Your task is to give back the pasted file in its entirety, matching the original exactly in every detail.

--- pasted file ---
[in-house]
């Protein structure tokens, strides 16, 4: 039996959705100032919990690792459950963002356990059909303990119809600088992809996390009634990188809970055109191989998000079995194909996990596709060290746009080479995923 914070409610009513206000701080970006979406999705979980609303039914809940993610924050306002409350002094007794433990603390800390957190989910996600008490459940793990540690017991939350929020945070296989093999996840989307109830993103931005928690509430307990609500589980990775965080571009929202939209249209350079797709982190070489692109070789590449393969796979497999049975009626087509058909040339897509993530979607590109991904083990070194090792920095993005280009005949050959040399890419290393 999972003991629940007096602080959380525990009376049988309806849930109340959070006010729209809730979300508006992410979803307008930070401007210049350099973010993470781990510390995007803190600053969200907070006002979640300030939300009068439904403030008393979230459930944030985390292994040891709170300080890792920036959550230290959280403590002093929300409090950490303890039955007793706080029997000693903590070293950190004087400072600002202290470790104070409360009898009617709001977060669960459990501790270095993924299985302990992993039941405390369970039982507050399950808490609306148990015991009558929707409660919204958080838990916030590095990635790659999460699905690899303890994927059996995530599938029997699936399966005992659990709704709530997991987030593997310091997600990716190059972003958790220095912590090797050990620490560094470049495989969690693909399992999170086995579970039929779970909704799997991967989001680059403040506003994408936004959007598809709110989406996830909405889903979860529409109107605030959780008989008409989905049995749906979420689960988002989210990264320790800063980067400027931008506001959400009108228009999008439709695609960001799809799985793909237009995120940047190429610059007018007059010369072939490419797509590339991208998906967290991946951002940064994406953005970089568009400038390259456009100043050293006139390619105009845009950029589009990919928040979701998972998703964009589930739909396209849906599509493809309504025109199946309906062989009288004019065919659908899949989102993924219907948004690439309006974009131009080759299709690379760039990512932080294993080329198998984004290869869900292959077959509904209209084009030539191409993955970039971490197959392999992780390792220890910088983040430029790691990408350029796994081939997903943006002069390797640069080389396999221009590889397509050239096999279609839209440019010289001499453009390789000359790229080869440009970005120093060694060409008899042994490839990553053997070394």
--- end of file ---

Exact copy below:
[in-house]
């Protein structure tokens, strides 16, 4: 039996959705100032919990690792459950963002356990059909303990119809600088992809996390009634990188809970055109191989998000079995194909996990596709060290746009080479995923 914070409610009513206000701080970006979406999705979980609303039914809940993610924050306002409350002094007794433990603390800390957190989910996600008490459940793990540690017991939350929020945070296989093999996840989307109830993103931005928690509430307990609500589980990775965080571009929202939209249209350079797709982190070489692109070789590449393969796979497999049975009626087509058909040339897509993530979607590109991904083990070194090792920095993005280009005949050959040399890419290393 999972003991629940007096602080959380525990009376049988309806849930109340959070006010729209809730979300508006992410979803307008930070401007210049350099973010993470781990510390995007803190600053969200907070006002979640300030939300009068439904403030008393979230459930944030985390292994040891709170300080890792920036959550230290959280403590002093929300409090950490303890039955007793706080029997000693903590070293950190004087400072600002202290470790104070409360009898009617709001977060669960459990501790270095993924299985302990992993039941405390369970039982507050399950808490609306148990015991009558929707409660919204958080838990916030590095990635790659999460699905690899303890994927059996995530599938029997699936399966005992659990709704709530997991987030593997310091997600990716190059972003958790220095912590090797050990620490560094470049495989969690693909399992999170086995579970039929779970909704799997991967989001680059403040506003994408936004959007598809709110989406996830909405889903979860529409109107605030959780008989008409989905049995749906979420689960988002989210990264320790800063980067400027931008506001959400009108228009999008439709695609960001799809799985793909237009995120940047190429610059007018007059010369072939490419797509590339991208998906967290991946951002940064994406953005970089568009400038390259456009100043050293006139390619105009845009950029589009990919928040979701998972998703964009589930739909396209849906599509493809309504025109199946309906062989009288004019065919659908899949989102993924219907948004690439309006974009131009080759299709690379760039990512932080294993080329198998984004290869869900292959077959509904209209084009030539191409993955970039971490197959392999992780390792220890910088983040430029790691990408350029796994081939997903943006002069390797640069080389396999221009590889397509050239096999279609839209440019010289001499453009390789000359790229080869440009970005120093060694060409008899042994490839990553053997070394």